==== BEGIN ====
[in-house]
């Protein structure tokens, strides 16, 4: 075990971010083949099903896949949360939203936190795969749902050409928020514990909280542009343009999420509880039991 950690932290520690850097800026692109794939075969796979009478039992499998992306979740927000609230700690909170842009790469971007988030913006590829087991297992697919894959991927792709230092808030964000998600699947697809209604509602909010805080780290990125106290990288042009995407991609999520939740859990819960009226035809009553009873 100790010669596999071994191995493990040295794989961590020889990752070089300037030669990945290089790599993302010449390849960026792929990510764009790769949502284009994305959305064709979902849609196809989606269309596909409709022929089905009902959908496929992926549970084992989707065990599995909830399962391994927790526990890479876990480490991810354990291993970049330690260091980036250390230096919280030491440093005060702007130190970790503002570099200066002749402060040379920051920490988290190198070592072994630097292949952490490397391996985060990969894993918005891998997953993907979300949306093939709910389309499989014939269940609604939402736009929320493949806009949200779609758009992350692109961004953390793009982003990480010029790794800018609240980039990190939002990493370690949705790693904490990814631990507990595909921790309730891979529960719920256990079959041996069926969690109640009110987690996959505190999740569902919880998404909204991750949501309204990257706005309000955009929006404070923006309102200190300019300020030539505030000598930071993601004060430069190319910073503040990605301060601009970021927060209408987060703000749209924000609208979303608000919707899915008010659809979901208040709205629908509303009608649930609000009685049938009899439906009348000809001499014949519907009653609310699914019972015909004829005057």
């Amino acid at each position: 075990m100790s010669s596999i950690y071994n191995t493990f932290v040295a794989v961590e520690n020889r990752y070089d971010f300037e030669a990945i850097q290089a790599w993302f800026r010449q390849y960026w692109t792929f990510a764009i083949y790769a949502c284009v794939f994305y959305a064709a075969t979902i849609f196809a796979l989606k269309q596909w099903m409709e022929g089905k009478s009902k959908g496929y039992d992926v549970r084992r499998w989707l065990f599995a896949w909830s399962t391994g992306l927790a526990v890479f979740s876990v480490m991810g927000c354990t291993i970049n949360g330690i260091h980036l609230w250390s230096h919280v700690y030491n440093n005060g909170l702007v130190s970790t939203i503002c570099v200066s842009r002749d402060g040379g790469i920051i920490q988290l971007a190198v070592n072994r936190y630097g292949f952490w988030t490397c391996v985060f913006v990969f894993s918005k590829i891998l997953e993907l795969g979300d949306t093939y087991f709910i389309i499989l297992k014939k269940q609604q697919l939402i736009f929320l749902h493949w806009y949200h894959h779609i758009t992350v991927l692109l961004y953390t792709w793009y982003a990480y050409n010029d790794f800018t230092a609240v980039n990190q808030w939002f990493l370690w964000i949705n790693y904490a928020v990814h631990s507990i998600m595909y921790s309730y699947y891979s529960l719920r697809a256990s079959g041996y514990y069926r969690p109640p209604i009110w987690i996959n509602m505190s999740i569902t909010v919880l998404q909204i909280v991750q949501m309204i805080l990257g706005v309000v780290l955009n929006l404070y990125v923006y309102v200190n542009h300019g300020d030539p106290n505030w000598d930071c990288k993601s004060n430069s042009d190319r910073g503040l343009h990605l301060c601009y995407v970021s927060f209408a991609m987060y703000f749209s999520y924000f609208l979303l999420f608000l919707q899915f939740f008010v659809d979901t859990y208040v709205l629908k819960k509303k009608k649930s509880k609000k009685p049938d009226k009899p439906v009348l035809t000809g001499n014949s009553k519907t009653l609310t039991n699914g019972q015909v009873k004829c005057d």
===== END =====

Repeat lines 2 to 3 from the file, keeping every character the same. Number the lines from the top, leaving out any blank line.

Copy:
């Protein structure tokens, strides 16, 4: 075990971010083949099903896949949360939203936190795969749902050409928020514990909280542009343009999420509880039991 950690932290520690850097800026692109794939075969796979009478039992499998992306979740927000609230700690909170842009790469971007988030913006590829087991297992697919894959991927792709230092808030964000998600699947697809209604509602909010805080780290990125106290990288042009995407991609999520939740859990819960009226035809009553009873 100790010669596999071994191995493990040295794989961590020889990752070089300037030669990945290089790599993302010449390849960026792929990510764009790769949502284009994305959305064709979902849609196809989606269309596909409709022929089905009902959908496929992926549970084992989707065990599995909830399962391994927790526990890479876990480490991810354990291993970049330690260091980036250390230096919280030491440093005060702007130190970790503002570099200066002749402060040379920051920490988290190198070592072994630097292949952490490397391996985060990969894993918005891998997953993907979300949306093939709910389309499989014939269940609604939402736009929320493949806009949200779609758009992350692109961004953390793009982003990480010029790794800018609240980039990190939002990493370690949705790693904490990814631990507990595909921790309730891979529960719920256990079959041996069926969690109640009110987690996959505190999740569902919880998404909204991750949501309204990257706005309000955009929006404070923006309102200190300019300020030539505030000598930071993601004060430069190319910073503040990605301060601009970021927060209408987060703000749209924000609208979303608000919707899915008010659809979901208040709205629908509303009608649930609000009685049938009899439906009348000809001499014949519907009653609310699914019972015909004829005057």
């Amino acid at each position: 075990m100790s010669s596999i950690y071994n191995t493990f932290v040295a794989v961590e520690n020889r990752y070089d971010f300037e030669a990945i850097q290089a790599w993302f800026r010449q390849y960026w692109t792929f990510a764009i083949y790769a949502c284009v794939f994305y959305a064709a075969t979902i849609f196809a796979l989606k269309q596909w099903m409709e022929g089905k009478s009902k959908g496929y039992d992926v549970r084992r499998w989707l065990f599995a896949w909830s399962t391994g992306l927790a526990v890479f979740s876990v480490m991810g927000c354990t291993i970049n949360g330690i260091h980036l609230w250390s230096h919280v700690y030491n440093n005060g909170l702007v130190s970790t939203i503002c570099v200066s842009r002749d402060g040379g790469i920051i920490q988290l971007a190198v070592n072994r936190y630097g292949f952490w988030t490397c391996v985060f913006v990969f894993s918005k590829i891998l997953e993907l795969g979300d949306t093939y087991f709910i389309i499989l297992k014939k269940q609604q697919l939402i736009f929320l749902h493949w806009y949200h894959h779609i758009t992350v991927l692109l961004y953390t792709w793009y982003a990480y050409n010029d790794f800018t230092a609240v980039n990190q808030w939002f990493l370690w964000i949705n790693y904490a928020v990814h631990s507990i998600m595909y921790s309730y699947y891979s529960l719920r697809a256990s079959g041996y514990y069926r969690p109640p209604i009110w987690i996959n509602m505190s999740i569902t909010v919880l998404q909204i909280v991750q949501m309204i805080l990257g706005v309000v780290l955009n929006l404070y990125v923006y309102v200190n542009h300019g300020d030539p106290n505030w000598d930071c990288k993601s004060n430069s042009d190319r910073g503040l343009h990605l301060c601009y995407v970021s927060f209408a991609m987060y703000f749209s999520y924000f609208l979303l999420f608000l919707q899915f939740f008010v659809d979901t859990y208040v709205l629908k819960k509303k009608k649930s509880k609000k009685p049938d009226k009899p439906v009348l035809t000809g001499n014949s009553k519907t009653l609310t039991n699914g019972q015909v009873k004829c005057d």